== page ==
Taiwanese poll officials blamed for thin victory
Taipei, May 15:
Taiwanese President Chen Shui-bian’s ruling party said today that its razor-thin victory in the recent disputed election would have been much larger if new voting rules — which resulted in thousands of invalid ballots — had been better explained to voters. Chen won the March 20 poll by just 0.2 per cent, or 30,000 votes. Opposition candidate Lien Chan has refused to accept the result because there were more than 300,000 invalid votes. Judges and court officials began a ballot recount on Monday, and are expected to finish just before Chen’s May 20 inauguration. Several problems have emerged, including missing voter lists, mismarked ballots and votes sealed in the wrong bags.
The opposition is hoping that the irregularities turned up during the recount will help bolster the case it has filed with the High Court asking for new elections. But Chen’s ruling Democratic Progressive Party said its attorneys claimed the majority of the more than 300,000 invalid votes had been intended for the president. If the stricter rules hadn’t been introduced, Chen would have won the election by 100,000 votes instead of only 30,000, DPP official Liang Wen-chieh said.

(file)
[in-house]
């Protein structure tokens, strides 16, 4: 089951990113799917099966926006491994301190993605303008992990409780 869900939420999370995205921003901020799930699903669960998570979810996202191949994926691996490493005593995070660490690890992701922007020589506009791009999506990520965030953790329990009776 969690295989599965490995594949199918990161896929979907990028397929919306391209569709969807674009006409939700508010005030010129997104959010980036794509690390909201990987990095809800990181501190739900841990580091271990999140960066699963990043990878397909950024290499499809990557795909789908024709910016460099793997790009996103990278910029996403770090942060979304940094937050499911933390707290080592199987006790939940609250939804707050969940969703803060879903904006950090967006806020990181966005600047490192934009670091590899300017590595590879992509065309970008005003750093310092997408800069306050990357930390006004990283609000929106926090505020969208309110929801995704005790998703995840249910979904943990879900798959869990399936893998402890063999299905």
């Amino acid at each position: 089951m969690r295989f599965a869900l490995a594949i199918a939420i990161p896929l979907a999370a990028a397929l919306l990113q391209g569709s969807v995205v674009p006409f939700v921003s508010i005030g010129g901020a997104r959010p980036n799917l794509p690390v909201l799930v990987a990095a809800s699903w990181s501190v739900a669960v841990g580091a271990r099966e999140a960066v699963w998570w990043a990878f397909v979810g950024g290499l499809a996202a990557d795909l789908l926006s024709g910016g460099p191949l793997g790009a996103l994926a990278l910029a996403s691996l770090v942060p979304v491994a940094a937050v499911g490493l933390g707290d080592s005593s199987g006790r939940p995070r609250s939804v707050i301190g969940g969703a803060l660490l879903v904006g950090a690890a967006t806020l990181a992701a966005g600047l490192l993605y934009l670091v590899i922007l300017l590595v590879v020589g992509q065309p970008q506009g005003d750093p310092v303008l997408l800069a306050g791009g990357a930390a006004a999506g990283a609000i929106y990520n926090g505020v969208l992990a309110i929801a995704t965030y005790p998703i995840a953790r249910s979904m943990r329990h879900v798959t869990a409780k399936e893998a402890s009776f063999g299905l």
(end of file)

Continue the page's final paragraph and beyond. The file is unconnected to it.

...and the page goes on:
He said the number of invalid votes was so high because officials failed to properly explain legislation, introduced before the election, that limited the number of places on the ballot paper where voters could mark their choice. Chen’s party said it wasn’t likely that the recount would lead to a new election, which Lien wants. "Using the recount process through disputes over valid and invalid votes to overturn the election result is not to be expected," DPP attorney Lo Ping-cheng said.
Opposition lawyer Tsai Yu-ling said the invalid vote figures, provided by the president’s party, were wrong. The recount in over half of Taiwan’s 23 administrative areas had been completed by midday today, attorneys said. The court will make a final ruling on how each of the disputed votes — which were singled out by lawyers representing the rival candidates - should be counted. The opposition said the recount has turned up more than 30,000 disputed ballots, hinting at the possibility of fraud. However, the ruling DPP said that were only hundreds of disputed ballots, and that they were the result of sloppiness by election officials.